The Biology of Caves
Pale troglobites have no need
for colour or shadow,
blind cave fish have abandoned their eyes
over aeons, attuned only to the messages
of movement murmured in subterranean lakes.
Some are white angels who can climb the fury
of a waterfall, others are transparent enough
to reveal the adaptations of their biology -
as I imagine the dull pulse of my own heart,
visible and palpable from behind my ribs.
I have changed too in undisturbed survival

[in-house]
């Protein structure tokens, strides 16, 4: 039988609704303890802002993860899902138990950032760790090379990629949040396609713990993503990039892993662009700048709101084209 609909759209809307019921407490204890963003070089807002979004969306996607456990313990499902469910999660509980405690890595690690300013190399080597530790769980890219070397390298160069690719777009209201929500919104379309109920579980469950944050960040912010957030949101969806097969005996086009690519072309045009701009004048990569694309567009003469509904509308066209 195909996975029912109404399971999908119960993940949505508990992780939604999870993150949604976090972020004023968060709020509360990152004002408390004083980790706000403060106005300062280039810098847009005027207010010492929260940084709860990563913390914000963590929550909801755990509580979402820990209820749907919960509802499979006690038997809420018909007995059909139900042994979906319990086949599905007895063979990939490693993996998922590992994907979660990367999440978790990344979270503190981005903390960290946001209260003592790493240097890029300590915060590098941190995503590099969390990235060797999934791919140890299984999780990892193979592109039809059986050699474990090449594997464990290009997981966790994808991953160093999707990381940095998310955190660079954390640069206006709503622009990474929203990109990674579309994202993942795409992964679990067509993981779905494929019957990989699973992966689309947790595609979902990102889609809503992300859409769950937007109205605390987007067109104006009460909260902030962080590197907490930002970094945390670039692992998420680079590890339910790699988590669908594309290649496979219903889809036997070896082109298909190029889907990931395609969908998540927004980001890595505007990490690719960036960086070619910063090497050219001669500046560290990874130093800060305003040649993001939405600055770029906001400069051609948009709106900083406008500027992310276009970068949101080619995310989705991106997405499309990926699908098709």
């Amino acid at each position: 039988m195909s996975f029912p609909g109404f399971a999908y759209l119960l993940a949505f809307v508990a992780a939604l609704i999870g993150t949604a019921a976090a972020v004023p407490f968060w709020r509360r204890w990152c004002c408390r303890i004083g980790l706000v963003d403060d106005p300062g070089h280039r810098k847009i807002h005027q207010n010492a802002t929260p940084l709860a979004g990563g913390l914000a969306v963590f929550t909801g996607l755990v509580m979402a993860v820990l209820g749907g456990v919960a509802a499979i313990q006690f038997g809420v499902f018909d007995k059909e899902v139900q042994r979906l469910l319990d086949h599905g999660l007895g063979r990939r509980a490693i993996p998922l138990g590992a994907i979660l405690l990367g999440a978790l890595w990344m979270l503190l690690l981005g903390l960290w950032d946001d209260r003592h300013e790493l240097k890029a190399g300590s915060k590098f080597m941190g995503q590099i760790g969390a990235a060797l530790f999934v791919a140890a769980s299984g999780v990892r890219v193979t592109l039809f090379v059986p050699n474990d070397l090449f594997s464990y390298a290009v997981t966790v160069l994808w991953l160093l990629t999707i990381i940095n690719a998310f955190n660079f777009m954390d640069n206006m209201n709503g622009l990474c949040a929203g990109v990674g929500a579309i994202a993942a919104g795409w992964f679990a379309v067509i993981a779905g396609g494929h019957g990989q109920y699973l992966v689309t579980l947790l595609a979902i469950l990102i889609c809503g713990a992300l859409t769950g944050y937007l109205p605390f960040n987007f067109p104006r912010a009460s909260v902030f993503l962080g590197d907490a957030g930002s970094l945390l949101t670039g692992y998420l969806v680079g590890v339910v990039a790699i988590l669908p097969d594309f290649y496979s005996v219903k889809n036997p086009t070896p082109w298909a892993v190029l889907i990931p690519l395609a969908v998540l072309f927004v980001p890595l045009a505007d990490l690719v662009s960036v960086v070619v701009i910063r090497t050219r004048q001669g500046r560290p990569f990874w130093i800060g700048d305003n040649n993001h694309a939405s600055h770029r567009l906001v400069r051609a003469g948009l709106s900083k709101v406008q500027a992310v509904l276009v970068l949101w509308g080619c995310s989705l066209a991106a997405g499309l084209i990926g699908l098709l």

when anchored to the long wait of sunless pauses,
and I have sensed the body of a past self
in the night beside me, felt the density
of its existence: awake, the cut quickens
in the moment of an empty reach, as in caves,
where, tested by the tentative legs of isopods,
the stone remembers the wounds
that water has sliced in slow rivulets.
Yet there are long-departed starlit memories
tunnelled within me, that seek retrieval
from their interment because even when there is no light,
I remind myself, neither to make a friend
nor an enemy of the darkness.
Image of a blind cave fish from wikimedia commons: